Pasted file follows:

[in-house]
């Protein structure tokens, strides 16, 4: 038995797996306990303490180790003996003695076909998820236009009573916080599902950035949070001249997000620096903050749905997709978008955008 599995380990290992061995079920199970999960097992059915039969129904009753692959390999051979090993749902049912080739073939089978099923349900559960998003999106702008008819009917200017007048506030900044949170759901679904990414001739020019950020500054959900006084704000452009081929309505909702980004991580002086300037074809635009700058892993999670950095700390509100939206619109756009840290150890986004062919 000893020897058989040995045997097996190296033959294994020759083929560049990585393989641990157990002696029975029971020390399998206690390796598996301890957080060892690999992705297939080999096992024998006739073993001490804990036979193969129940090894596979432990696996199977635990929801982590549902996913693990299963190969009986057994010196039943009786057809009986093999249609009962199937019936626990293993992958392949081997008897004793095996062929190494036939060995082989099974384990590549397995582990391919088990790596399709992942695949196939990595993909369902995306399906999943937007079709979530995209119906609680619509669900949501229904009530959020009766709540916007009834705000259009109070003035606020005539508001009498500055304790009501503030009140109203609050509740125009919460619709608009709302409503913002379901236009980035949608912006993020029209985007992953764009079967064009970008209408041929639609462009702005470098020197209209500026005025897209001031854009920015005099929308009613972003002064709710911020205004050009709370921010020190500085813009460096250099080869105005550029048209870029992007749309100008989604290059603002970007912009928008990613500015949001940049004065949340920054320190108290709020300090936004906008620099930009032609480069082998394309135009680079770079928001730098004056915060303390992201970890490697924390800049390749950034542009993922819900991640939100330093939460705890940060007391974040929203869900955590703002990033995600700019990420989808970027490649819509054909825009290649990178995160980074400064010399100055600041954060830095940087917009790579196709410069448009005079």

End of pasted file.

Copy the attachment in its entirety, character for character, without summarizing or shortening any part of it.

[in-house]
């Protein structure tokens, strides 16, 4: 038995797996306990303490180790003996003695076909998820236009009573916080599902950035949070001249997000620096903050749905997709978008955008 599995380990290992061995079920199970999960097992059915039969129904009753692959390999051979090993749902049912080739073939089978099923349900559960998003999106702008008819009917200017007048506030900044949170759901679904990414001739020019950020500054959900006084704000452009081929309505909702980004991580002086300037074809635009700058892993999670950095700390509100939206619109756009840290150890986004062919 000893020897058989040995045997097996190296033959294994020759083929560049990585393989641990157990002696029975029971020390399998206690390796598996301890957080060892690999992705297939080999096992024998006739073993001490804990036979193969129940090894596979432990696996199977635990929801982590549902996913693990299963190969009986057994010196039943009786057809009986093999249609009962199937019936626990293993992958392949081997008897004793095996062929190494036939060995082989099974384990590549397995582990391919088990790596399709992942695949196939990595993909369902995306399906999943937007079709979530995209119906609680619509669900949501229904009530959020009766709540916007009834705000259009109070003035606020005539508001009498500055304790009501503030009140109203609050509740125009919460619709608009709302409503913002379901236009980035949608912006993020029209985007992953764009079967064009970008209408041929639609462009702005470098020197209209500026005025897209001031854009920015005099929308009613972003002064709710911020205004050009709370921010020190500085813009460096250099080869105005550029048209870029992007749309100008989604290059603002970007912009928008990613500015949001940049004065949340920054320190108290709020300090936004906008620099930009032609480069082998394309135009680079770079928001730098004056915060303390992201970890490697924390800049390749950034542009993922819900991640939100330093939460705890940060007391974040929203869900955590703002990033995600700019990420989808970027490649819509054909825009290649990178995160980074400064010399100055600041954060830095940087917009790579196709410069448009005079």